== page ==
By Paige DeLoach, ONE DC Intern, Cornell University
During the last week of my summer internship with ONE DC, I received an email from Dominic Moulden advertising Black August, a BYP100 and BLM-DC month long event. Black August is described as “a month of rest from, reflection on, and recommitment to our decades long struggle.” Rest from the struggle, reflection on the struggle, recommitment to the struggle. An August that is Black like me. A struggle that is mine.
Black August is so necessary. So often, people fighting the essential fights do not recognize their work as continued exposure to trauma. Black people face constant assaults on our personhood and our integrity. We fight for the right to inhabit our bodies, to be in charge of them, to protect and treasure them. This specific kind of fight, against racism and mistreatment, requires us to confront triggering experiences, possibly even share and relive them, so that others see the validity of this plight. But when we must use these experiences as fuel, we are denied the chance to heal.
Black people are familiar with burnout. Black people are familiar with wounds that are cut open every day. Burnout is full of rage, hopelessness, weariness a type of emptiness that is very hard to shake. Through my internship, I hoped to fight for and with those too burnt out to fight alone. I wanted to take part in fighting for the rights of Black people in my community. I wanted to build power, to provide support, to give solidarity. I wanted to give people the chance to heal.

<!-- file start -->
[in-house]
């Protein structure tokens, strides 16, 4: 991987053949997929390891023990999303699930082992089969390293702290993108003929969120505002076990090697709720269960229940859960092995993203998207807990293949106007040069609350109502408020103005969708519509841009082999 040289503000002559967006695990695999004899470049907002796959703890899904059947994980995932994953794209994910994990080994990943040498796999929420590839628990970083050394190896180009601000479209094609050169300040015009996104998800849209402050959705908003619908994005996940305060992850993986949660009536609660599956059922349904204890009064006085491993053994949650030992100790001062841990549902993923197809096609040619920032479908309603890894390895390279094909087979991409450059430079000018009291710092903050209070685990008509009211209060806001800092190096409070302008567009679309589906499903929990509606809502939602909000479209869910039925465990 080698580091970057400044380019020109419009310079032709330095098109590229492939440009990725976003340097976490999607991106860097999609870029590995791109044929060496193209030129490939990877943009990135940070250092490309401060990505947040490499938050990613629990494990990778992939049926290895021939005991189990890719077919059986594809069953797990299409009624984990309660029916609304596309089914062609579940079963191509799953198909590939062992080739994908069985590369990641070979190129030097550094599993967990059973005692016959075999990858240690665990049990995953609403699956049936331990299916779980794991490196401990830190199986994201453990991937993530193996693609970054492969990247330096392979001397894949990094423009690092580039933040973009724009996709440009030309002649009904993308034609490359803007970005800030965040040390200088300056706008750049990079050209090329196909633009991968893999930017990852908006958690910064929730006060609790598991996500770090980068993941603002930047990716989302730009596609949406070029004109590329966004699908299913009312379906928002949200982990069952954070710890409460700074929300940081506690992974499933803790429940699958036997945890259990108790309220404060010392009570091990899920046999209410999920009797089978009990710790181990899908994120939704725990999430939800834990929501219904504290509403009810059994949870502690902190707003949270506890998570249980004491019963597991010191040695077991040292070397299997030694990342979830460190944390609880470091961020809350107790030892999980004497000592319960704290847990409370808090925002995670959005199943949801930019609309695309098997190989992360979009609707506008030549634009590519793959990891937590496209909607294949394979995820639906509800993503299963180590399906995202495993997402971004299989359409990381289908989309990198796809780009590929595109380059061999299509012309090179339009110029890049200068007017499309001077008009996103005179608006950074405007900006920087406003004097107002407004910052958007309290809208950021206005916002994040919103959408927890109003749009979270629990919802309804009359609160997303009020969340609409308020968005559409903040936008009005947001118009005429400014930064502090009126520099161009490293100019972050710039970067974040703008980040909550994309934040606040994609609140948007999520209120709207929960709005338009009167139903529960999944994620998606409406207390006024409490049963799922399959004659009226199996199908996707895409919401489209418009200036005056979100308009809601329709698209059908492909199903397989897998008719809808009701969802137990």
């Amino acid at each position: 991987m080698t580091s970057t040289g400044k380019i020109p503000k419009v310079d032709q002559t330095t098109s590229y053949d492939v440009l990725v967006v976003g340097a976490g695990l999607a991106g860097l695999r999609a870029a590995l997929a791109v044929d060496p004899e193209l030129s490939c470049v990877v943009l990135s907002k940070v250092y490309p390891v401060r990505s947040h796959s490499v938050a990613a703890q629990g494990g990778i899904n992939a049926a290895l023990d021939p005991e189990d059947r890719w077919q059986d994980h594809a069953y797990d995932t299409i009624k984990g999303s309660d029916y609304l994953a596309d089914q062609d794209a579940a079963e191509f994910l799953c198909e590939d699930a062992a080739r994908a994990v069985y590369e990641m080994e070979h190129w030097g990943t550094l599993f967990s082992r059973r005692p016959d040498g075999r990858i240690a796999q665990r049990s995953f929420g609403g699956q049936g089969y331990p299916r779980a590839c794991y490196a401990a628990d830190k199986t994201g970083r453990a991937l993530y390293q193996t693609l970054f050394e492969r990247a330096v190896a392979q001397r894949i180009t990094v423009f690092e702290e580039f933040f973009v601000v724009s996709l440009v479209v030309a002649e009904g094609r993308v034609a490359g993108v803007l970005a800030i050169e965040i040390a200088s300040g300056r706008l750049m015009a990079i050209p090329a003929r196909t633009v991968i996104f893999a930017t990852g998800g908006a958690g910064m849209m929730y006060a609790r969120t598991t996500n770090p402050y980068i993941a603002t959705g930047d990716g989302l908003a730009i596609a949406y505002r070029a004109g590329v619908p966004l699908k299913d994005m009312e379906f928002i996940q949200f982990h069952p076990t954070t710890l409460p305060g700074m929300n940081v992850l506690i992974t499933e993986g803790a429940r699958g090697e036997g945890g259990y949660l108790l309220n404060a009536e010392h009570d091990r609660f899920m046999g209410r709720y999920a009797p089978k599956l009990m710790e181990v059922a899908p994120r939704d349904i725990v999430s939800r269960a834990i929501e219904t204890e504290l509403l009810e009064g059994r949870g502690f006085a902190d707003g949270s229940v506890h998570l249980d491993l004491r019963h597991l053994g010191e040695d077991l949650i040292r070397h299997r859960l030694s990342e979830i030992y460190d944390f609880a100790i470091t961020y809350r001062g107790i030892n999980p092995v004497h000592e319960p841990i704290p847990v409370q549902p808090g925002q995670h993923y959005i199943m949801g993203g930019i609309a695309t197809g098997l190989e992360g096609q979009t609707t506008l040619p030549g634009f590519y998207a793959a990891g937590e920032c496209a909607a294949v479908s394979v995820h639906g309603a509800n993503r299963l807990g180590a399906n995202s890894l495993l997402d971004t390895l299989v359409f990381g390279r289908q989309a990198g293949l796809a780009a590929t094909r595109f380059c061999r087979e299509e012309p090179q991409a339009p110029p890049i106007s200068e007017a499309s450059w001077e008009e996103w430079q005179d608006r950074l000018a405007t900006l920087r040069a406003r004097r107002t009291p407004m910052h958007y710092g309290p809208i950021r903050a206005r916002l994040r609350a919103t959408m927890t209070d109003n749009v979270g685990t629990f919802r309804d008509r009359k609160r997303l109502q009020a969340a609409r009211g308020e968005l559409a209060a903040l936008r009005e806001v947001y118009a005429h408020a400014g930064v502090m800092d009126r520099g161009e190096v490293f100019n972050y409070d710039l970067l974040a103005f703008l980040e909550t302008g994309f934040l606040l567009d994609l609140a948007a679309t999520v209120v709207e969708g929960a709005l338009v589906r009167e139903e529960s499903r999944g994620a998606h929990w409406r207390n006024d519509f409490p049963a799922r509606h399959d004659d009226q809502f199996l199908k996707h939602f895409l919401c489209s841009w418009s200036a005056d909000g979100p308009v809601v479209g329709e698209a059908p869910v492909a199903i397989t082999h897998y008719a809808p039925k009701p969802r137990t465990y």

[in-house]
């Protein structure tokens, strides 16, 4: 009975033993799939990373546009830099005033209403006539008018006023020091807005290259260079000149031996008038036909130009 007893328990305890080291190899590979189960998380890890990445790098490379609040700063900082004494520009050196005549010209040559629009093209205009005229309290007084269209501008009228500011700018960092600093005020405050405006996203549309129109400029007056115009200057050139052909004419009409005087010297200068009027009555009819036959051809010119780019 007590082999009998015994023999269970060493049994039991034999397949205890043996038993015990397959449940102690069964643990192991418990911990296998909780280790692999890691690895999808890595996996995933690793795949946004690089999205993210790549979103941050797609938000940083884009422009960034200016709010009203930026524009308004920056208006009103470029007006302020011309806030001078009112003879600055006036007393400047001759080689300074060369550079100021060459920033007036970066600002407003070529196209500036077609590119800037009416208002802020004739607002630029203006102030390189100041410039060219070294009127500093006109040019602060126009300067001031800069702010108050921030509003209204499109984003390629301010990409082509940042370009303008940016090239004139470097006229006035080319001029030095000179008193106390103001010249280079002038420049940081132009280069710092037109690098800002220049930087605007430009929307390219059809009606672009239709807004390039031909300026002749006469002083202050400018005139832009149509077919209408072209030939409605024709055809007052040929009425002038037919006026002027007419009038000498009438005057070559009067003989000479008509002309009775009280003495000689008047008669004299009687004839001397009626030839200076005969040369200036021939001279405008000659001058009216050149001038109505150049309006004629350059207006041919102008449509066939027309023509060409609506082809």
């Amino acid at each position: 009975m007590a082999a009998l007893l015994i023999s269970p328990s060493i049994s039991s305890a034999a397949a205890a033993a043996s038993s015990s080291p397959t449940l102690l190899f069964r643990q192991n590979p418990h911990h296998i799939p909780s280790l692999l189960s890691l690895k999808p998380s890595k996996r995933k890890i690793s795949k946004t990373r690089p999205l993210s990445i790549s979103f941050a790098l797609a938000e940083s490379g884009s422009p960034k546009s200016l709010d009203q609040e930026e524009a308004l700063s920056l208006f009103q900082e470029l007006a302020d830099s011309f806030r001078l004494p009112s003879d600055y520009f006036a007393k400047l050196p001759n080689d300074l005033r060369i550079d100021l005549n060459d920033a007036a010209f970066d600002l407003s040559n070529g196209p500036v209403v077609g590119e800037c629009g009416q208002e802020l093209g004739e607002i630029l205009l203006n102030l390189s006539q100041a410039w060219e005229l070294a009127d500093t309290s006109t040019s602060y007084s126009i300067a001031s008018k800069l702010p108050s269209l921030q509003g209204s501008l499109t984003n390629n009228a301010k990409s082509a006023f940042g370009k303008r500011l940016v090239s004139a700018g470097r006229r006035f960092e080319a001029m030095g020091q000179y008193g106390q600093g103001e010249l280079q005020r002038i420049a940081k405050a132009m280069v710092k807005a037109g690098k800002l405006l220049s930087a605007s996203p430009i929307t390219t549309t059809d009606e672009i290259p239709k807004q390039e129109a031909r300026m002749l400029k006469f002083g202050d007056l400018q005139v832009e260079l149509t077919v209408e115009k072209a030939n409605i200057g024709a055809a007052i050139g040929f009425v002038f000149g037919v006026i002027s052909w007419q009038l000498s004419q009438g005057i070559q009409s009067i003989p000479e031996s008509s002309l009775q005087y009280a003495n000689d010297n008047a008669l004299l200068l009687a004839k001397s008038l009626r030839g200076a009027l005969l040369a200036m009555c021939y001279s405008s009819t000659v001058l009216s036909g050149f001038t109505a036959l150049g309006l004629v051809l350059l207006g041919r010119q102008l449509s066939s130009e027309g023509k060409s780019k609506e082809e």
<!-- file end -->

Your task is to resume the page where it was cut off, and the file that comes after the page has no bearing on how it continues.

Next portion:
My work at ONE DC taught me how to work for and with others, how to be an active citizen in the creation of public policy, and how a nonprofit organization can help create positive and sustainable change from within a community. I met Angela Davis and Barbara Ransby; I was part of a DC artist’s inner circle for a night; I yelled at city officials; I protested.
As I look back to where I was and all ONE DC accomplished this summer, the one fact I know is that ONE DC gave me the chance to heal, because I was in need of the solidarity I was trying to provide. My rest from the struggle involved joining the struggle of others, and realizing that as I fight for others I fight for myself. We fight for one another to assure ourselves we are not helpless or hopeless, but that within us lies the power to change our world. Spaces like ONE DC and Black
August are essential to our survival, because when we come together, we lift one another up we save each other.
As I return to school, I know that transitioning back to a primarily white institution will be difficult, but I am not afraid. More than anything, I am grateful to every person I met through ONE DC this summer, who helped me heal: you have made all the difference. More than anything, I am eager to come from this period of rest and reflection recommited to the struggle. More than anything, I am ready.
“Who made us forget our past? Who can make us forget that we come from a long legacy of organizers, thinkers, and doers who understood that the fight can be long, it can be hard, but it can be won?”